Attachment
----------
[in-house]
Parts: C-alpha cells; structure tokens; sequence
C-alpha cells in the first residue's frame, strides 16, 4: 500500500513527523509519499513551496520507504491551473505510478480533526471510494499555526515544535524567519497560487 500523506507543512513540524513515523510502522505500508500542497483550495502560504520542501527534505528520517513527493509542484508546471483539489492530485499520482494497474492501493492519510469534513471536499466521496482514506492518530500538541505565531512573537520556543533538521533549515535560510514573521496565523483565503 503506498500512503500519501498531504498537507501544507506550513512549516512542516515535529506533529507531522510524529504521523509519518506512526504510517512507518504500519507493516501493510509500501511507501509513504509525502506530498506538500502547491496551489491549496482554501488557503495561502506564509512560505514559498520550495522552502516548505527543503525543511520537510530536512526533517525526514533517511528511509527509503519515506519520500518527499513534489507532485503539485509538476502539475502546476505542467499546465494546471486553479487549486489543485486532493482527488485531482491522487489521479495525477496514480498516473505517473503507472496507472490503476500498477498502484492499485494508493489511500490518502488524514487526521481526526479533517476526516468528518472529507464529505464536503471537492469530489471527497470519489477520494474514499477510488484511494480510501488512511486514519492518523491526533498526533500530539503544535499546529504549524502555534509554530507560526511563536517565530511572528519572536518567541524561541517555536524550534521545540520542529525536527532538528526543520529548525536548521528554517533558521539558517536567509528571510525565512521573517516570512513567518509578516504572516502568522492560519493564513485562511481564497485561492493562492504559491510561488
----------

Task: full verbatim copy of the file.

[in-house]
Parts: C-alpha cells; structure tokens; sequence
C-alpha cells in the first residue's frame, strides 16, 4: 500500500513527523509519499513551496520507504491551473505510478480533526471510494499555526515544535524567519497560487 500523506507543512513540524513515523510502522505500508500542497483550495502560504520542501527534505528520517513527493509542484508546471483539489492530485499520482494497474492501493492519510469534513471536499466521496482514506492518530500538541505565531512573537520556543533538521533549515535560510514573521496565523483565503 503506498500512503500519501498531504498537507501544507506550513512549516512542516515535529506533529507531522510524529504521523509519518506512526504510517512507518504500519507493516501493510509500501511507501509513504509525502506530498506538500502547491496551489491549496482554501488557503495561502506564509512560505514559498520550495522552502516548505527543503525543511520537510530536512526533517525526514533517511528511509527509503519515506519520500518527499513534489507532485503539485509538476502539475502546476505542467499546465494546471486553479487549486489543485486532493482527488485531482491522487489521479495525477496514480498516473505517473503507472496507472490503476500498477498502484492499485494508493489511500490518502488524514487526521481526526479533517476526516468528518472529507464529505464536503471537492469530489471527497470519489477520494474514499477510488484511494480510501488512511486514519492518523491526533498526533500530539503544535499546529504549524502555534509554530507560526511563536517565530511572528519572536518567541524561541517555536524550534521545540520542529525536527532538528526543520529548525536548521528554517533558521539558517536567509528571510525565512521573517516570512513567518509578516504572516502568522492560519493564513485562511481564497485561492493562492504559491510561488